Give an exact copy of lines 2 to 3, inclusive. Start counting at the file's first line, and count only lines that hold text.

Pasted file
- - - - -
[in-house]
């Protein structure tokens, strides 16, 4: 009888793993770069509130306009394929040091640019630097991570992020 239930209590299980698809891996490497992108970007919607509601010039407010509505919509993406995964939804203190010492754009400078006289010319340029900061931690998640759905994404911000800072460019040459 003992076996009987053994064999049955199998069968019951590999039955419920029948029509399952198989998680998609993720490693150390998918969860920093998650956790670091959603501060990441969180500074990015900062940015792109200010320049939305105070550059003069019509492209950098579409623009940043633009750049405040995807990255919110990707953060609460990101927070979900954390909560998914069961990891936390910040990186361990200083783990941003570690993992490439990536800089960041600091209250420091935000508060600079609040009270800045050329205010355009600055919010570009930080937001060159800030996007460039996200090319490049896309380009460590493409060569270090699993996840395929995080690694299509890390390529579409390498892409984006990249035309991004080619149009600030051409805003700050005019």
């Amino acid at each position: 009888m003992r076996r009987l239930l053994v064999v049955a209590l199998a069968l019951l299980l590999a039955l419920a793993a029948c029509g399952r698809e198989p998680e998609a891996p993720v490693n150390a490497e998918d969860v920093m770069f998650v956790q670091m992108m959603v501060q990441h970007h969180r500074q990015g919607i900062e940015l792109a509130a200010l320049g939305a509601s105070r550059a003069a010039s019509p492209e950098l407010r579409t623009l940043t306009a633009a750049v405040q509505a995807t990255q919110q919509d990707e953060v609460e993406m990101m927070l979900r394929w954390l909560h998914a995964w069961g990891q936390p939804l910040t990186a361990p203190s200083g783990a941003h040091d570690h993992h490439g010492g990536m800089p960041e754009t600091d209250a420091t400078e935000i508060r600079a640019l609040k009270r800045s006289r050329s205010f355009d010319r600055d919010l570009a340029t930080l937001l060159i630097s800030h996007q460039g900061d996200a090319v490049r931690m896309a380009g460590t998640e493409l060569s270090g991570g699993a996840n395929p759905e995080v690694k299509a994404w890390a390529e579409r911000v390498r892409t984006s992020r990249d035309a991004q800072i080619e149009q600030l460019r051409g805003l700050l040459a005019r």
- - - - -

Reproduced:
């Protein structure tokens, strides 16, 4: 009888793993770069509130306009394929040091640019630097991570992020 239930209590299980698809891996490497992108970007919607509601010039407010509505919509993406995964939804203190010492754009400078006289010319340029900061931690998640759905994404911000800072460019040459 003992076996009987053994064999049955199998069968019951590999039955419920029948029509399952198989998680998609993720490693150390998918969860920093998650956790670091959603501060990441969180500074990015900062940015792109200010320049939305105070550059003069019509492209950098579409623009940043633009750049405040995807990255919110990707953060609460990101927070979900954390909560998914069961990891936390910040990186361990200083783990941003570690993992490439990536800089960041600091209250420091935000508060600079609040009270800045050329205010355009600055919010570009930080937001060159800030996007460039996200090319490049896309380009460590493409060569270090699993996840395929995080690694299509890390390529579409390498892409984006990249035309991004080619149009600030051409805003700050005019």
């Amino acid at each position: 009888m003992r076996r009987l239930l053994v064999v049955a209590l199998a069968l019951l299980l590999a039955l419920a793993a029948c029509g399952r698809e198989p998680e998609a891996p993720v490693n150390a490497e998918d969860v920093m770069f998650v956790q670091m992108m959603v501060q990441h970007h969180r500074q990015g919607i900062e940015l792109a509130a200010l320049g939305a509601s105070r550059a003069a010039s019509p492209e950098l407010r579409t623009l940043t306009a633009a750049v405040q509505a995807t990255q919110q919509d990707e953060v609460e993406m990101m927070l979900r394929w954390l909560h998914a995964w069961g990891q936390p939804l910040t990186a361990p203190s200083g783990a941003h040091d570690h993992h490439g010492g990536m800089p960041e754009t600091d209250a420091t400078e935000i508060r600079a640019l609040k009270r800045s006289r050329s205010f355009d010319r600055d919010l570009a340029t930080l937001l060159i630097s800030h996007q460039g900061d996200a090319v490049r931690m896309a380009g460590t998640e493409l060569s270090g991570g699993a996840n395929p759905e995080v690694k299509a994404w890390a390529e579409r911000v390498r892409t984006s992020r990249d035309a991004q800072i080619e149009q600030l460019r051409g805003l700050l040459a005019r």